Carl Philipp Emanuel Bach (1714-1788) - more commonly known as C.P.E. Bach - was a German musician and composer of the early Classical period. The second of eleven sons of Johann Sebastian Bach and Maria Barbara Bach, C.P.E. Bach was born in Weimar on 8th March 1714. He was one of the founders of the Classical style, composing in the rococo and classical periods. Through the latter half of the eighteenth century, his reputation was very high. This was mainly because of his clavier sonatas, which marked an important development in the history of musical form.
John Dowland (1563
Claudio Monteverdi ("Green Mountain") (Cremona May 15, 1567 – November 29, 1643) was an Italian composer, violinist and singer. His work marks the transition from Renaissance to Baroque music. During his long life he produced work that can be classified in both categories, and he was one of the most significant revolutionaries that brought about the change in style. Monteverdi wrote the earliest dramatically viable opera, Orfeo, and was fortunate enough to enjoy fame during his lifetime.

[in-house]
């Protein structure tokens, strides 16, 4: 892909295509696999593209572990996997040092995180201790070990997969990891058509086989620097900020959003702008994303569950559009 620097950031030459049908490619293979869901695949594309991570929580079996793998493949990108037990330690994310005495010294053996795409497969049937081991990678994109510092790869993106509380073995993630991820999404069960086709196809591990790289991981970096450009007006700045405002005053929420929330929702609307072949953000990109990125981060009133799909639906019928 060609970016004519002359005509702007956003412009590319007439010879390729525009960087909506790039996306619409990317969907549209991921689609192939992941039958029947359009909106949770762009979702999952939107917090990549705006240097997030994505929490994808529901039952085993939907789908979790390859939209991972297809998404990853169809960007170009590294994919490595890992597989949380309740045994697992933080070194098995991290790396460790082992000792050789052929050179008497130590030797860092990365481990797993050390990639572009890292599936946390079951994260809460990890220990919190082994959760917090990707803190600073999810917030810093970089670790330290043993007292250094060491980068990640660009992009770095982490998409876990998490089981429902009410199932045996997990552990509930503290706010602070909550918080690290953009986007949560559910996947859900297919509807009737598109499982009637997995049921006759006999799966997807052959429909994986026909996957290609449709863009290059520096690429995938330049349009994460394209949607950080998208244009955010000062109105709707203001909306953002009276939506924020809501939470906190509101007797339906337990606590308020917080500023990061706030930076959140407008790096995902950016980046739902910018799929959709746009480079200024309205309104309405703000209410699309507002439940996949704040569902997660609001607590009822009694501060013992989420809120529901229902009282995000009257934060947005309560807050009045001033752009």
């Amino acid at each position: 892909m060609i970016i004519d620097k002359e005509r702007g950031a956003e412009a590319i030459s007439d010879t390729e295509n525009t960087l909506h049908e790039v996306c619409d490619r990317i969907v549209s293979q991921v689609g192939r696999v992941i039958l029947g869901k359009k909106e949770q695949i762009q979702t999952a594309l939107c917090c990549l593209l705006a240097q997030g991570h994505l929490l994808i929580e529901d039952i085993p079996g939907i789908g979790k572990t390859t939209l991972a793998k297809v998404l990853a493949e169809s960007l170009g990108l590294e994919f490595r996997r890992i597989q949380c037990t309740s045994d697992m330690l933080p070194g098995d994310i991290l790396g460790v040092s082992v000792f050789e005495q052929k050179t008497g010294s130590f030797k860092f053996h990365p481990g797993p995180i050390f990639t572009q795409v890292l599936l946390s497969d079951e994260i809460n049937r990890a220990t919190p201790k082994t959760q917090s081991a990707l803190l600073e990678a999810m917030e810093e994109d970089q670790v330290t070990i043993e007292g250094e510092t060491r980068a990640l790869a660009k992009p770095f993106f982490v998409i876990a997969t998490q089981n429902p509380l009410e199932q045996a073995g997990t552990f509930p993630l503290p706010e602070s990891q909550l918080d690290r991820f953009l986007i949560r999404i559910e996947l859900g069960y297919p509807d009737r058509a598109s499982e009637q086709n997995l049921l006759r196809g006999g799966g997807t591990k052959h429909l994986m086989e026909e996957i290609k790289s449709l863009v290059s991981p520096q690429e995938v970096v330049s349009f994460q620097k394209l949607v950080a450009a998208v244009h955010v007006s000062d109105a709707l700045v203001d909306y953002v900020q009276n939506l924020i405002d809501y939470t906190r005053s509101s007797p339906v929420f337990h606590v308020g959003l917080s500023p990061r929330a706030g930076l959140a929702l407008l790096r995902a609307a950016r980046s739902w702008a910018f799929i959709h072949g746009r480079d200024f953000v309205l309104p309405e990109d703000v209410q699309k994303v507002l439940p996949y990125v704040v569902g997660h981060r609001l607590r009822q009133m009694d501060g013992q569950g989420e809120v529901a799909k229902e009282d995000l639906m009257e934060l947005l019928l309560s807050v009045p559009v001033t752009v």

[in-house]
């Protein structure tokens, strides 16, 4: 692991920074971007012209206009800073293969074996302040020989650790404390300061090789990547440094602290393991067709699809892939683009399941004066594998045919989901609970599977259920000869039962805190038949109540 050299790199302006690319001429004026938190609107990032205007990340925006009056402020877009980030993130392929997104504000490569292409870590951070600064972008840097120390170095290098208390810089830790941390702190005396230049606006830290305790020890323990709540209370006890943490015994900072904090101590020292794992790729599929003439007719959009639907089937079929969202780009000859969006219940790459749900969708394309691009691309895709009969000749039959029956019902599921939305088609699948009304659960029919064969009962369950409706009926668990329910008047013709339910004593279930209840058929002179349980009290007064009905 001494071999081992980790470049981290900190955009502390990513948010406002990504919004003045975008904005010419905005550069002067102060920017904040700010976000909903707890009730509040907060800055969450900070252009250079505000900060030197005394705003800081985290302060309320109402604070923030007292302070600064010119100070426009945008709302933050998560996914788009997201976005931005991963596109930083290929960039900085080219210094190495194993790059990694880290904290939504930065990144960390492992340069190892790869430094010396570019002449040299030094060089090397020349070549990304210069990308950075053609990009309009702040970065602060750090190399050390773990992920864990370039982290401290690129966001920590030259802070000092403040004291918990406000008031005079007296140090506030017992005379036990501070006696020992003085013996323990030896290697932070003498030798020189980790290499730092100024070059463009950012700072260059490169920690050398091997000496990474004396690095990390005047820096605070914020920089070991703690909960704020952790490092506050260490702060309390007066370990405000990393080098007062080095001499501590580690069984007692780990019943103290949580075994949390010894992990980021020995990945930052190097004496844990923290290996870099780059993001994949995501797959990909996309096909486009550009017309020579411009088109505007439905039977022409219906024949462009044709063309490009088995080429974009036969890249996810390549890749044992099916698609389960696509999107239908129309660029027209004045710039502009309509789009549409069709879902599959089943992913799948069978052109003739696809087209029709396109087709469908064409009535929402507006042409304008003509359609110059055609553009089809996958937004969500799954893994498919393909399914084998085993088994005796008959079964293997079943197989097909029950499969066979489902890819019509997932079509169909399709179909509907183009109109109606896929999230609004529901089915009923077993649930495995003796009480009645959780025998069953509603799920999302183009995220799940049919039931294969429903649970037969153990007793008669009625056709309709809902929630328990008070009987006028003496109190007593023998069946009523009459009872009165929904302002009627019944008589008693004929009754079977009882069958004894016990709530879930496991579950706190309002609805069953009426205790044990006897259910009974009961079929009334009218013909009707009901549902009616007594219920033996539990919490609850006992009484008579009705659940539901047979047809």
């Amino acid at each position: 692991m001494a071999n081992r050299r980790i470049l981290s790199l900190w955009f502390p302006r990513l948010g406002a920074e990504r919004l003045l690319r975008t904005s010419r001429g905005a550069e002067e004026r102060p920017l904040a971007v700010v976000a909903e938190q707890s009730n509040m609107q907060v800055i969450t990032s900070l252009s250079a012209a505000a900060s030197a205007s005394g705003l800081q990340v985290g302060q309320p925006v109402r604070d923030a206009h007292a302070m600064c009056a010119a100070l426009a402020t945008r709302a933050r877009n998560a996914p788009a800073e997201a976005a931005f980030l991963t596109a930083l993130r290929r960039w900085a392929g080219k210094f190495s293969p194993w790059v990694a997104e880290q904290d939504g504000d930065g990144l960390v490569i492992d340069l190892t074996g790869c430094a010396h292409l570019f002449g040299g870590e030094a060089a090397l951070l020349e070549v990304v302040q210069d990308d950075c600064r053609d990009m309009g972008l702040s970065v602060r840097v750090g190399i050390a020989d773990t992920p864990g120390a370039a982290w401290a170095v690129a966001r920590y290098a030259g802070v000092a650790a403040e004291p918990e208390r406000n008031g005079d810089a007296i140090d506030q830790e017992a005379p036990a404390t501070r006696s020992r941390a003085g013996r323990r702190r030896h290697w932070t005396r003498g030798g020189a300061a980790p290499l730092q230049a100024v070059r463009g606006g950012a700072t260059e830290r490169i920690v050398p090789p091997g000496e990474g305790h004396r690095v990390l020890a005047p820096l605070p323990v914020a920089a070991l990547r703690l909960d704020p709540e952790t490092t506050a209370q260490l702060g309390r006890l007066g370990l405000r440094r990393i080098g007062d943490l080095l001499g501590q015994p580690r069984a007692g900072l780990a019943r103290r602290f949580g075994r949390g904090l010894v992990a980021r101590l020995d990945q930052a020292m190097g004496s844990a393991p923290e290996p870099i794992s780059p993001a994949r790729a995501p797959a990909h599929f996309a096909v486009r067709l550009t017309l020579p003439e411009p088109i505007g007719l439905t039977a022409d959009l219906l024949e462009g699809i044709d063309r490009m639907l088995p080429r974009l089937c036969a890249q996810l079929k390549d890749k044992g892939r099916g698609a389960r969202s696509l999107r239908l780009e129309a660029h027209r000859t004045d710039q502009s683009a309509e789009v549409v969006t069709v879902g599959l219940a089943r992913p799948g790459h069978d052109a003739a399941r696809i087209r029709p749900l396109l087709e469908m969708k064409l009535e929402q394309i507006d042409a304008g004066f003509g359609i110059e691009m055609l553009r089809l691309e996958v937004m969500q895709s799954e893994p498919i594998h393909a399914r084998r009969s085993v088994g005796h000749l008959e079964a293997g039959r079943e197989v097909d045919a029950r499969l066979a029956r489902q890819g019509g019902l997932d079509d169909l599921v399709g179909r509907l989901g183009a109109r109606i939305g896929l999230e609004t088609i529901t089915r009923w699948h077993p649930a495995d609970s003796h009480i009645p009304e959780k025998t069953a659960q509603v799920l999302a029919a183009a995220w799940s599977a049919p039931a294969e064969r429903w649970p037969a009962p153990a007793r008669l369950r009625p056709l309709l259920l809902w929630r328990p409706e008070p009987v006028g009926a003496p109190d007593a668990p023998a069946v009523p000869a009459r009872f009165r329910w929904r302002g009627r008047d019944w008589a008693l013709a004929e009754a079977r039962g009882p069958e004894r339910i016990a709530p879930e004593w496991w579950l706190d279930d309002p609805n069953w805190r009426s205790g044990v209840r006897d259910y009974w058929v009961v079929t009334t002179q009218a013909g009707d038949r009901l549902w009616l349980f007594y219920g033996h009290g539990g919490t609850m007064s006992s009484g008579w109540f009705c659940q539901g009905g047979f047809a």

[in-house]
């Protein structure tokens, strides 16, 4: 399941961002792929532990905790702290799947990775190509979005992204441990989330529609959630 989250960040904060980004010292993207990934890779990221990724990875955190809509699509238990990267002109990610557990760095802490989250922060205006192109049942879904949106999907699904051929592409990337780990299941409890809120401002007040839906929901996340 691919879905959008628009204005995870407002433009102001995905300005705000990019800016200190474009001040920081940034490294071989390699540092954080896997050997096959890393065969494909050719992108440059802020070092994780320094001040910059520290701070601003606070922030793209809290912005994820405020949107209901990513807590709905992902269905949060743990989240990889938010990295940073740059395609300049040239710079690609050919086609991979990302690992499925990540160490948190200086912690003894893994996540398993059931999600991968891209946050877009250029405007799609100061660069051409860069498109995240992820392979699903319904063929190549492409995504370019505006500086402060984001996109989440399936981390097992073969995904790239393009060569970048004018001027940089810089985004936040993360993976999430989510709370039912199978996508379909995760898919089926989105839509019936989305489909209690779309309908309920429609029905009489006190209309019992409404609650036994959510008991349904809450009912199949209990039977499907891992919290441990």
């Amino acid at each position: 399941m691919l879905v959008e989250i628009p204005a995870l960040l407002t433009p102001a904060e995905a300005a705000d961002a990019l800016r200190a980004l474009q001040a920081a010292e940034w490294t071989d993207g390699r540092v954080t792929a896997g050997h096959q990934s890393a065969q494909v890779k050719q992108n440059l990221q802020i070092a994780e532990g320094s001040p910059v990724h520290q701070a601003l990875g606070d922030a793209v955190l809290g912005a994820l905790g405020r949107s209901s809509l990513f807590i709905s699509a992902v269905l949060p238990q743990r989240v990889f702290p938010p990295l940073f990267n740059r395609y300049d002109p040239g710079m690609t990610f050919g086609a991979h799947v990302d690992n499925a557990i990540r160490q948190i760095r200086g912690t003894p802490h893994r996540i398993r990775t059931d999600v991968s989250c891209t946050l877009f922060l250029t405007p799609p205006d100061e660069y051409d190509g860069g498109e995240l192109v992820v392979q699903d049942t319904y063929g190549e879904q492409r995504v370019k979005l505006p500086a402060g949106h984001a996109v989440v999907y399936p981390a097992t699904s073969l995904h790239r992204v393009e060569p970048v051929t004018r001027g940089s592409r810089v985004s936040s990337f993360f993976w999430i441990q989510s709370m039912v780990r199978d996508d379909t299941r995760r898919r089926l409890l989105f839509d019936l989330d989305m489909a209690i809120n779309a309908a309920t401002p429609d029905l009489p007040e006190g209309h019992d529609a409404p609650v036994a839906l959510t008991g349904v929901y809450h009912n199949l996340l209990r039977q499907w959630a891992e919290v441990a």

Georg Philipp Telemann (14th March 1681–25th June 1767) was a German Baroque composer, born in Magdeburg. Self-taught in music, he studied law at the University of Leipzig. The most prolific composer of his era, he was a contemporary of Johann Sebastian Bach and a life-long friend of Georg Friedrich Händel. While in the present day Bach is generally thought of as the greater composer, Telemann was more widely renowned for his musical abilities during his lifetime.
Giovanni Pierluigi da Palestrina (b. 3 February 1525 – 2 February 1526; d. 2 February 1594) was an Italian Renaissance composer and the most well-known 16th-century representative of the Roman School of musical composition. Palestrina became famous through his output of sacred music. He had an enormous influence on the development of Roman Catholic church music, and his work has often been seen as the culmination of Renaissance polyphony.
Christoph Willibald (von) Gluck (2 July 1714 - 15 November 1787) was a German composer, one of the most important opera composers of the Classical music era, particularly remembered for Orfeo ed Euridice. Gluck's operatic reforms, eliminating all that was undramatic, were a turning point in the history of the medium. Gluck's musical legacy was around 35 complete operas, together with numerous ballets and instrumental works.